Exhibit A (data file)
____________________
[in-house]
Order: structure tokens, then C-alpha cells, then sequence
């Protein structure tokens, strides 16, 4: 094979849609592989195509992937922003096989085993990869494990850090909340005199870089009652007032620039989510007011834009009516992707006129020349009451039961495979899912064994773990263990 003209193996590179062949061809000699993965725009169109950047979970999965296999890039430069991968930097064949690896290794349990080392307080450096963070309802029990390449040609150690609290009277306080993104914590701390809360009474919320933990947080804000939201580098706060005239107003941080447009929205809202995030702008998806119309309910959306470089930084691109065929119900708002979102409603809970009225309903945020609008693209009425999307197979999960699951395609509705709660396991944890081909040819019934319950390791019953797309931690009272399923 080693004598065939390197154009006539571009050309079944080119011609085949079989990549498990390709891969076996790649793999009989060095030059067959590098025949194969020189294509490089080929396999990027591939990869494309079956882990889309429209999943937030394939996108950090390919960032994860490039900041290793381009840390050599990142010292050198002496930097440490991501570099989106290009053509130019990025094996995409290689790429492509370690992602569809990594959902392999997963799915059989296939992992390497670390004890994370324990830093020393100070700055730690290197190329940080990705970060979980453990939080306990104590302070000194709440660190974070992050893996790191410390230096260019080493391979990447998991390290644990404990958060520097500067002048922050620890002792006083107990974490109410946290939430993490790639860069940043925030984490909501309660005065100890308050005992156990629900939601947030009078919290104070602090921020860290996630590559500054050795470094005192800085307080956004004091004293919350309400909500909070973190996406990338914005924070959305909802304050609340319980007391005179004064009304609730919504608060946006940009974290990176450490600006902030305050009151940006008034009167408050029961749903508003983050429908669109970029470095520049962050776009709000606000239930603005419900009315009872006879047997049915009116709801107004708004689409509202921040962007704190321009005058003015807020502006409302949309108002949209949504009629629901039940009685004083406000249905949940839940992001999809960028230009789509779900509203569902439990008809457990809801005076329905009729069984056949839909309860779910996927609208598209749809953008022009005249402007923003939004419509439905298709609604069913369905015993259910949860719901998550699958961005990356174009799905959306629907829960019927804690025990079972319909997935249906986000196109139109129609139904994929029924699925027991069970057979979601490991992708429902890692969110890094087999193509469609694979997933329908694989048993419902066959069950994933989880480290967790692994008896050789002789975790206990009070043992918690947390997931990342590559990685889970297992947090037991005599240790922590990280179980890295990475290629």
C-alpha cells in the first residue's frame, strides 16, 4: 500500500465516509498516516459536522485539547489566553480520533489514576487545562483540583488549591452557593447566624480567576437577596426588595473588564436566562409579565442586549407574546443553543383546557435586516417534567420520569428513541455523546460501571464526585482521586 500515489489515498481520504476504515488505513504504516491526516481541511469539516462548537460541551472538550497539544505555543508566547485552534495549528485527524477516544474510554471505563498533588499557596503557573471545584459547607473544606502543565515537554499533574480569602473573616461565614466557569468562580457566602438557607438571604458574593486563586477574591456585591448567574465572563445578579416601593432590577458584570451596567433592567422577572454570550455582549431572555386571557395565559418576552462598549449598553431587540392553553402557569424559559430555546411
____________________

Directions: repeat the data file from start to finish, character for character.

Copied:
[in-house]
Order: structure tokens, then C-alpha cells, then sequence
């Protein structure tokens, strides 16, 4: 094979849609592989195509992937922003096989085993990869494990850090909340005199870089009652007032620039989510007011834009009516992707006129020349009451039961495979899912064994773990263990 003209193996590179062949061809000699993965725009169109950047979970999965296999890039430069991968930097064949690896290794349990080392307080450096963070309802029990390449040609150690609290009277306080993104914590701390809360009474919320933990947080804000939201580098706060005239107003941080447009929205809202995030702008998806119309309910959306470089930084691109065929119900708002979102409603809970009225309903945020609008693209009425999307197979999960699951395609509705709660396991944890081909040819019934319950390791019953797309931690009272399923 080693004598065939390197154009006539571009050309079944080119011609085949079989990549498990390709891969076996790649793999009989060095030059067959590098025949194969020189294509490089080929396999990027591939990869494309079956882990889309429209999943937030394939996108950090390919960032994860490039900041290793381009840390050599990142010292050198002496930097440490991501570099989106290009053509130019990025094996995409290689790429492509370690992602569809990594959902392999997963799915059989296939992992390497670390004890994370324990830093020393100070700055730690290197190329940080990705970060979980453990939080306990104590302070000194709440660190974070992050893996790191410390230096260019080493391979990447998991390290644990404990958060520097500067002048922050620890002792006083107990974490109410946290939430993490790639860069940043925030984490909501309660005065100890308050005992156990629900939601947030009078919290104070602090921020860290996630590559500054050795470094005192800085307080956004004091004293919350309400909500909070973190996406990338914005924070959305909802304050609340319980007391005179004064009304609730919504608060946006940009974290990176450490600006902030305050009151940006008034009167408050029961749903508003983050429908669109970029470095520049962050776009709000606000239930603005419900009315009872006879047997049915009116709801107004708004689409509202921040962007704190321009005058003015807020502006409302949309108002949209949504009629629901039940009685004083406000249905949940839940992001999809960028230009789509779900509203569902439990008809457990809801005076329905009729069984056949839909309860779910996927609208598209749809953008022009005249402007923003939004419509439905298709609604069913369905015993259910949860719901998550699958961005990356174009799905959306629907829960019927804690025990079972319909997935249906986000196109139109129609139904994929029924699925027991069970057979979601490991992708429902890692969110890094087999193509469609694979997933329908694989048993419902066959069950994933989880480290967790692994008896050789002789975790206990009070043992918690947390997931990342590559990685889970297992947090037991005599240790922590990280179980890295990475290629």
C-alpha cells in the first residue's frame, strides 16, 4: 500500500465516509498516516459536522485539547489566553480520533489514576487545562483540583488549591452557593447566624480567576437577596426588595473588564436566562409579565442586549407574546443553543383546557435586516417534567420520569428513541455523546460501571464526585482521586 500515489489515498481520504476504515488505513504504516491526516481541511469539516462548537460541551472538550497539544505555543508566547485552534495549528485527524477516544474510554471505563498533588499557596503557573471545584459547607473544606502543565515537554499533574480569602473573616461565614466557569468562580457566602438557607438571604458574593486563586477574591456585591448567574465572563445578579416601593432590577458584570451596567433592567422577572454570550455582549431572555386571557395565559418576552462598549449598553431587540392553553402557569424559559430555546411